Nonfiction by Clara Beaumont
It was 6:00 on a dark January Manhattan evening the first time I remember spending the night with Uncle Jim. I was four years old. I carefully walked up the icy steps to the lobby of his apartment from the cab that had dropped me off, my babysitter waiting expectantly within the warm taxi for me to pull the door open and be whisked up to Uncle Jim’s apartment.
Right as I pushed the button labeled D4, a deep hurried voice came through the intercom. “Ciao bella! I’ll be down in un minute,” he relayed to me in recently learned Italian-English. Soon he appeared, wearing his typical black leather jacket, Italian box toed shoes, black jeans, and a dark button down shirt. His iconic crazy gray hair was everywhere, pushed back with his reading glasses. I skipped up to him and hugged his legs as he stepped out of the elevator and patted my back. He had no doubt just been working on some new sketches for some recent project by the looks of the pencil tucked behind his ear.
I held his hand as he playfully skipped with me down the long hallway leading to his studio apartment. We walked in and, as usual, I almost knocked over the obscure “piece of modern art” which looked more like a bunch of scribbles to my untrained childish eyes. “You break it you buy it!” he joked.
Uncle Jim’s apartment was fit more for a museum than a playground – typical New York architect style. “So, darling, we’re going out tonight!” he mockingly said with a smile and the faint hint of a deeply-buried southern accent.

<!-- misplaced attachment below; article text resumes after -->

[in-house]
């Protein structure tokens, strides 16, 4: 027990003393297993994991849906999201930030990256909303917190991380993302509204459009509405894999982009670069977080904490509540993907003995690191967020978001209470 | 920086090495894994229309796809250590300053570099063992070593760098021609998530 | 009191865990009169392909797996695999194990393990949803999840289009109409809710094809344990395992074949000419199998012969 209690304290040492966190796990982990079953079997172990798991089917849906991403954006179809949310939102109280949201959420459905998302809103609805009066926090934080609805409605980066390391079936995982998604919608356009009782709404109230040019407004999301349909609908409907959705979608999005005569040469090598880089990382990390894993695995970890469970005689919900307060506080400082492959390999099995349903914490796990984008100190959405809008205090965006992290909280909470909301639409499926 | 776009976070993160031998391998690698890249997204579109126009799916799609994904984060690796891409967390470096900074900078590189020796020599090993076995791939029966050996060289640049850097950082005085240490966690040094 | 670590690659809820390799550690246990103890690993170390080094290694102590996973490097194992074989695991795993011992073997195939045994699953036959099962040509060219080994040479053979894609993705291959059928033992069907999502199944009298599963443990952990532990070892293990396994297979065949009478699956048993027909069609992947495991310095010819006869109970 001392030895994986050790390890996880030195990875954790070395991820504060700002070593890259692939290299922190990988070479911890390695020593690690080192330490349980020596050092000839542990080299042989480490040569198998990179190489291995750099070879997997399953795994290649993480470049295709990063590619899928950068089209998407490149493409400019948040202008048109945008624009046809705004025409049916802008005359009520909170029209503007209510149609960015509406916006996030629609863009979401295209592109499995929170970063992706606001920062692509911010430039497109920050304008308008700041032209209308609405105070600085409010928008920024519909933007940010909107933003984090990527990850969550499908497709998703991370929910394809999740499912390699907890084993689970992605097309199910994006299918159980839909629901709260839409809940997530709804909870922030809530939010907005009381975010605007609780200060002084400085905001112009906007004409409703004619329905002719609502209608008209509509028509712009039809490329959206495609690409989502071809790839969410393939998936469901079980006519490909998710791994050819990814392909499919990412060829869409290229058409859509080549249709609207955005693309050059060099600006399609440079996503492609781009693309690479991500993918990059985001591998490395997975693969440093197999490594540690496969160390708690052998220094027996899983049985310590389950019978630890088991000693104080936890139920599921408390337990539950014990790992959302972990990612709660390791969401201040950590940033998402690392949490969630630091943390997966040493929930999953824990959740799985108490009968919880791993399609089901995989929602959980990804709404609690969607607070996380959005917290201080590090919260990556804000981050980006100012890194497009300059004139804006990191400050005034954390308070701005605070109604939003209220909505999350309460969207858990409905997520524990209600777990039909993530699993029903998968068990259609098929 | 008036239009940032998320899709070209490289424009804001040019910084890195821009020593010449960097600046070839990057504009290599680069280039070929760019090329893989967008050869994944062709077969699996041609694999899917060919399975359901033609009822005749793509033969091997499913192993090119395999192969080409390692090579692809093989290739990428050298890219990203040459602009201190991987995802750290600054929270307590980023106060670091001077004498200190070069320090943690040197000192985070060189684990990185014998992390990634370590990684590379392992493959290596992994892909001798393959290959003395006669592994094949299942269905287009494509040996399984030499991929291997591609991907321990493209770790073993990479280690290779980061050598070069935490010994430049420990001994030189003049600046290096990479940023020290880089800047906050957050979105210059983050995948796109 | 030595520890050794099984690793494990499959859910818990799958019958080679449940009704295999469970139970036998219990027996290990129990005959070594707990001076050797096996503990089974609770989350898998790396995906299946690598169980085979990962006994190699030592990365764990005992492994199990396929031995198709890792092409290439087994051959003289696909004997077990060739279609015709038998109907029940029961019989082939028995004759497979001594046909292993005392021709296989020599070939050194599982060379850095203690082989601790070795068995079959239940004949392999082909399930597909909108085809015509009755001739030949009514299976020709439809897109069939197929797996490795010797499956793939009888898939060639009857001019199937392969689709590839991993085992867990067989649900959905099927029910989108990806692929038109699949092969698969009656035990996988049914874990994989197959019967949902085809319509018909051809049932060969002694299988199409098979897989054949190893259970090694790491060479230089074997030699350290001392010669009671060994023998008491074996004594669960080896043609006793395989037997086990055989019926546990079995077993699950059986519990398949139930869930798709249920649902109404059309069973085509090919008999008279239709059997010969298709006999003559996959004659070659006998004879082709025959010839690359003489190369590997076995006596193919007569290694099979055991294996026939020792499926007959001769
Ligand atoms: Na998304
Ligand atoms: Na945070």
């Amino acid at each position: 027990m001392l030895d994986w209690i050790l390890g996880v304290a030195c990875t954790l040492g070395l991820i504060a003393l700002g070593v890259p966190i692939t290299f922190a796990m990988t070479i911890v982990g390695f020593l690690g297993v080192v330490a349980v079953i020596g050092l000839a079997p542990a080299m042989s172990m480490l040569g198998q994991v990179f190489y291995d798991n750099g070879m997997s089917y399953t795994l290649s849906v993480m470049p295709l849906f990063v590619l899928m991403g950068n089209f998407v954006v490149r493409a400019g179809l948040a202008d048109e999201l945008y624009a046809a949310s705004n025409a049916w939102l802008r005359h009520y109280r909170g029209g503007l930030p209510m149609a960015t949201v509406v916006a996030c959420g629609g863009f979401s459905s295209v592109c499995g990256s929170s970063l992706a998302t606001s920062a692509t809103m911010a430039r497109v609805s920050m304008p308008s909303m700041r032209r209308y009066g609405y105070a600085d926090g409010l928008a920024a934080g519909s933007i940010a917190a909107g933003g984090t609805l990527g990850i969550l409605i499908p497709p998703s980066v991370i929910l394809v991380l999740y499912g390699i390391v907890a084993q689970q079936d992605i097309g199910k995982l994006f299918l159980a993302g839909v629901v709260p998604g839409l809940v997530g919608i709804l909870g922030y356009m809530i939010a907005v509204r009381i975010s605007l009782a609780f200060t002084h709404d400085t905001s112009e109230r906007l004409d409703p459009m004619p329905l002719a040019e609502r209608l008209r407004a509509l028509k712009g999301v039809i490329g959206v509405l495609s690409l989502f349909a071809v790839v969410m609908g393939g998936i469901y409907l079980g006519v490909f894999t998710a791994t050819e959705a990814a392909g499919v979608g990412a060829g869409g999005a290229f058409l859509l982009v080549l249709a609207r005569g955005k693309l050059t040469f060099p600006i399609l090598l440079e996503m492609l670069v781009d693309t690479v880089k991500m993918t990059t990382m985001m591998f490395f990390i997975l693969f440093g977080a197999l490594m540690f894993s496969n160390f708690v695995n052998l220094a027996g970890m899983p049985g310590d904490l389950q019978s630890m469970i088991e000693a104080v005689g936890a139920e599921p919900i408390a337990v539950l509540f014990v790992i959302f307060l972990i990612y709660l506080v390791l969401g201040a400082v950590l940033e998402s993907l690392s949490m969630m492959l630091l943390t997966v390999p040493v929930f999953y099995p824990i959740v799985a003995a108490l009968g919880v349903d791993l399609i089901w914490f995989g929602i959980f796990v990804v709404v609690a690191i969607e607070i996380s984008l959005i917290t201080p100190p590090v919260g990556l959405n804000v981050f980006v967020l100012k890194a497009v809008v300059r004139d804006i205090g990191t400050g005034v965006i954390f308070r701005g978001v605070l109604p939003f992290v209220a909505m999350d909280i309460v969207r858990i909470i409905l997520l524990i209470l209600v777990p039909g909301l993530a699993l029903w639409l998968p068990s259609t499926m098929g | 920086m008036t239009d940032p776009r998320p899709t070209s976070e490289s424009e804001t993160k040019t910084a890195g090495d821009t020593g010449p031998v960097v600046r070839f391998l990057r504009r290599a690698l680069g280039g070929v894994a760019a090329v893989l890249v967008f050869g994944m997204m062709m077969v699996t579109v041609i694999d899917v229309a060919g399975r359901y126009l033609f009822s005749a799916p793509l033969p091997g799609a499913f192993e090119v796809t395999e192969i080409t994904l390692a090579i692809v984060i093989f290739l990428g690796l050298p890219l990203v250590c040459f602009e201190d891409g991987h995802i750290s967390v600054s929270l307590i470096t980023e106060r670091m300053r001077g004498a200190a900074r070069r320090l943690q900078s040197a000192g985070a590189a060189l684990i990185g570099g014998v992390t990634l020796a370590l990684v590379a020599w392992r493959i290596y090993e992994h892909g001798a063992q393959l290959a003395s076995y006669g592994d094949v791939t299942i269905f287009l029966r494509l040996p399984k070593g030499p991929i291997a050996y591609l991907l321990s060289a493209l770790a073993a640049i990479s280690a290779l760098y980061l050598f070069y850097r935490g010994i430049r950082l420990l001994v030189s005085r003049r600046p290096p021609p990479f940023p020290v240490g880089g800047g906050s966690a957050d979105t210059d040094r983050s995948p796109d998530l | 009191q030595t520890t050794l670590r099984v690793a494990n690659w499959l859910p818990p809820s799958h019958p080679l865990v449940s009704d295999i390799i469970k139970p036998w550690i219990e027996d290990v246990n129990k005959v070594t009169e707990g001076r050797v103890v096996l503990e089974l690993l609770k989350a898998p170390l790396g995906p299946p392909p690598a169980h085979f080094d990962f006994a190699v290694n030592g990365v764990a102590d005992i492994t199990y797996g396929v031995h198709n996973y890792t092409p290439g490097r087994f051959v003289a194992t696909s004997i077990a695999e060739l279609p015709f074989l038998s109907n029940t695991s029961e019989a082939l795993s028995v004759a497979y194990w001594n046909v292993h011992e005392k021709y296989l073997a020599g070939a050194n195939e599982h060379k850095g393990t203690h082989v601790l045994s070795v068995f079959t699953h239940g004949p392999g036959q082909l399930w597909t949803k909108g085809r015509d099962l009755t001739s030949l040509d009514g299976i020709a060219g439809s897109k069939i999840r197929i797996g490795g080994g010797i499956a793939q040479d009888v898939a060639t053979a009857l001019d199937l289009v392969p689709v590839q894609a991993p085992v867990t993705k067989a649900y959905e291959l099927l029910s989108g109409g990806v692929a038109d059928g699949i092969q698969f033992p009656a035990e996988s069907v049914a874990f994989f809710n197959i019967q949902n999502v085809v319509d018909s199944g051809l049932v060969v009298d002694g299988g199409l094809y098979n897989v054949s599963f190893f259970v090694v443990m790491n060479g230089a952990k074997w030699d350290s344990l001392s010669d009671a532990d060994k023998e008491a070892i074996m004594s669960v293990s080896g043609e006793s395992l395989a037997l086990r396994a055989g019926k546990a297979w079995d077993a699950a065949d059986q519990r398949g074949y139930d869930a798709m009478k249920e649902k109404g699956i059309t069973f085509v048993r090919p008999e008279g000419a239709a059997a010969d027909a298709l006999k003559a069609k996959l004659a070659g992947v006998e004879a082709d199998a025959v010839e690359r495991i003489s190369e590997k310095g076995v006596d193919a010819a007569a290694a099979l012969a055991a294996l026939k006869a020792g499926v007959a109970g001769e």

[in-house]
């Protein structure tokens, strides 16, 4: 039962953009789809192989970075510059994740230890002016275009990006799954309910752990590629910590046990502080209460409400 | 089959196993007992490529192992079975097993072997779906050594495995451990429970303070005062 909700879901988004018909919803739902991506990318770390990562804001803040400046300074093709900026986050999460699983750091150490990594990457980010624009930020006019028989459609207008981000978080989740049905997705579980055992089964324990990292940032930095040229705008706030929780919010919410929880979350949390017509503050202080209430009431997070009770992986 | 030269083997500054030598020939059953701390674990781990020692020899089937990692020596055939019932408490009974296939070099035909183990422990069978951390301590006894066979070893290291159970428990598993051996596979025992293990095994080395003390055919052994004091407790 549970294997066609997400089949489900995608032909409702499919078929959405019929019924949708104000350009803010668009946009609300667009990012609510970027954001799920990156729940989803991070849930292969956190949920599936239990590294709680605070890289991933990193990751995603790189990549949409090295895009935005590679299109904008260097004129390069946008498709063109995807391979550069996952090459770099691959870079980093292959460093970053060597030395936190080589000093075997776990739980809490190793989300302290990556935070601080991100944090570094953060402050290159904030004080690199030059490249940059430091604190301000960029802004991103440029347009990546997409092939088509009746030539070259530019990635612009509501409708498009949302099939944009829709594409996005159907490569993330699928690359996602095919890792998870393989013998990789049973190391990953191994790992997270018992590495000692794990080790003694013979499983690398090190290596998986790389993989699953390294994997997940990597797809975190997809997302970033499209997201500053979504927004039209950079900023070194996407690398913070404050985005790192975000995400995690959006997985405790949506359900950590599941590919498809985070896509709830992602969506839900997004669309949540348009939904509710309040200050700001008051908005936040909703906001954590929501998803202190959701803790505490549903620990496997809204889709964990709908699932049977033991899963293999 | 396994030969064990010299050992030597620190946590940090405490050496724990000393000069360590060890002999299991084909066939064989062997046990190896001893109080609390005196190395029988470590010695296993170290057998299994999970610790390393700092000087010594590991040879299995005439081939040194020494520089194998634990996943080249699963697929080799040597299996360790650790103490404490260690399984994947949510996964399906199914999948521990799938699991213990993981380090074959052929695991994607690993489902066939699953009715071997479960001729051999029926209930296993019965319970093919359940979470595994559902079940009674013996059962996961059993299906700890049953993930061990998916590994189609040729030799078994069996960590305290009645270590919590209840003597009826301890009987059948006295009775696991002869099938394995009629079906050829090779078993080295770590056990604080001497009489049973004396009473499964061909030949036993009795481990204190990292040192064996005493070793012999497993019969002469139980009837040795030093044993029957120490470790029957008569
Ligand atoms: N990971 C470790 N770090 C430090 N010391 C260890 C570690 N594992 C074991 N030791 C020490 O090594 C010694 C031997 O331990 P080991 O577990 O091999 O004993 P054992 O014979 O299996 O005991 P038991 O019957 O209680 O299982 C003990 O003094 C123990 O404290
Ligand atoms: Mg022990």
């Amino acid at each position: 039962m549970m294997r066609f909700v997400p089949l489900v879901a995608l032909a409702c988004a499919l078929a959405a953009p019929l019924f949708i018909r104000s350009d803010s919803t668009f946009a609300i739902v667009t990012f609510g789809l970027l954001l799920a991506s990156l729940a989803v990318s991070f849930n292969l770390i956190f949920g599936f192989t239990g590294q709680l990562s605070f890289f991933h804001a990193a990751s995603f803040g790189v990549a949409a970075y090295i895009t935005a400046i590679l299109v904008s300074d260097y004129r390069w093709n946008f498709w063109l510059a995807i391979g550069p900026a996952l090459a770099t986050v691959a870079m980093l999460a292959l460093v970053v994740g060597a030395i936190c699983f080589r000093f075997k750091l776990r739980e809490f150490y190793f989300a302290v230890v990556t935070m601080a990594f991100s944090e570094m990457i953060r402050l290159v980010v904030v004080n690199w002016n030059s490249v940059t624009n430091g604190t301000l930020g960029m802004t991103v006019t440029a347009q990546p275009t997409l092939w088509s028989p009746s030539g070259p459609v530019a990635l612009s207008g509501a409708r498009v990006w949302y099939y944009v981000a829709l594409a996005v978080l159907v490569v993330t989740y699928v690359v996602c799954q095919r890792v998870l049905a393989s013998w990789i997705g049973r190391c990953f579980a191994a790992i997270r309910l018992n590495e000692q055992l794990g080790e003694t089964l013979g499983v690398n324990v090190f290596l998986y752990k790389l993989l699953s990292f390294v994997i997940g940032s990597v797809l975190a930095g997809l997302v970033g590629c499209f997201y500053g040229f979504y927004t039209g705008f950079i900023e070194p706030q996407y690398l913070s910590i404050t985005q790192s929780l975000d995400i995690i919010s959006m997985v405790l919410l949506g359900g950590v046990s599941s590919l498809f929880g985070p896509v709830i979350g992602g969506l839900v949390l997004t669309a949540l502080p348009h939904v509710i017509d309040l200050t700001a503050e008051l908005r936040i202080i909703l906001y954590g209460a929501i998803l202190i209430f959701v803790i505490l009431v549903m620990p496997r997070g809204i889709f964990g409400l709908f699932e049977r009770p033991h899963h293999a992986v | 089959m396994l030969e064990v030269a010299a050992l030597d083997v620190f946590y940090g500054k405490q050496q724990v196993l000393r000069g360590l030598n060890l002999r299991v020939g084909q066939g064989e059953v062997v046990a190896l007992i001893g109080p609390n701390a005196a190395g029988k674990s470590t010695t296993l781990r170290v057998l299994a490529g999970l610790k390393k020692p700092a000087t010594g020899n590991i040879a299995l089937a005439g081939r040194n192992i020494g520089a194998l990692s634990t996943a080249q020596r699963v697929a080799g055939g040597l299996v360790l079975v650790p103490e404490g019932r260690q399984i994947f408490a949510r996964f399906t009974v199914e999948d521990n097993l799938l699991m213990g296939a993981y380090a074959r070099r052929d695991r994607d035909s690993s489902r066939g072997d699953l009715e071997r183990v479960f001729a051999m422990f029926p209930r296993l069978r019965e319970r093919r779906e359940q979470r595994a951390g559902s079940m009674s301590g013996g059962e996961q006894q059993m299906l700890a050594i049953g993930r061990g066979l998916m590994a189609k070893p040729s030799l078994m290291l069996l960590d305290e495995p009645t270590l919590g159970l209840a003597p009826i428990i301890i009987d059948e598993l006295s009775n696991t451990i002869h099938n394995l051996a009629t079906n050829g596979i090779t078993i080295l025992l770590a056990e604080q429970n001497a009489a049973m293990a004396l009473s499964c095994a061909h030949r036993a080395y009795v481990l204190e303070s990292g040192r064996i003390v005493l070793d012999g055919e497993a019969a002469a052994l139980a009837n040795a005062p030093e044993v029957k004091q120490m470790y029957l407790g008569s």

As we walked hand in hand down 5th Avenue, there was no denying that I was excited to be away from my parents. Instead of being led by what seemed like a couple of idiots through a myriad of streets, I was being led by a much cooler, sleeker, hipper family member. “Can we take a caaabb?” I moaned up to Uncle Jim.
“No, honey, this is what New Yorkers do. We walk from now on,” he replied to my dismay, as he swung his messenger bag across his body.
We finally arrived at our venue for the evening, a bar near the Empire State Building. “Uncle Jim, I’m not allowed to go up there,” I said looking up at him.
“Don’t worry, honey,” he reassured me, “just follow me.”
He waltzed into the bar, me by his side, and he seemed to know everyone. I looked up at the tall, free-standing tables and peered around the deep, plush, dark looking booths. I saw the most glamorous people I thought I’d ever seen. Uncle Jim sauntered up to the bar and greeted the bartender, one of his many friends no doubt. The Maître-D looked over at me disapprovingly, but Uncle Jim turned his head, flashed smile and the man nodded and looked away. If you were Uncle Jim, you could get away with anything.
Since we couldn’t find two empty seats in the crowded bar, Uncle Jim picked me up and plopped me down on the bar itself. I sat there quietly, watching him sling his coat over the back of his chair as he ordered a “dry martini, up with gin.” The bartender slid the drink down the long counter, Uncle Jim plucked one of the olives up out of the tall glass and popped it into his mouth. Then he looked at me and asked me what I wanted. I ordered a Shirley Temple with extra cherries. My drink came and, as Uncle Jim popped another olive into his mouth, I did the same with my maraschino cherries.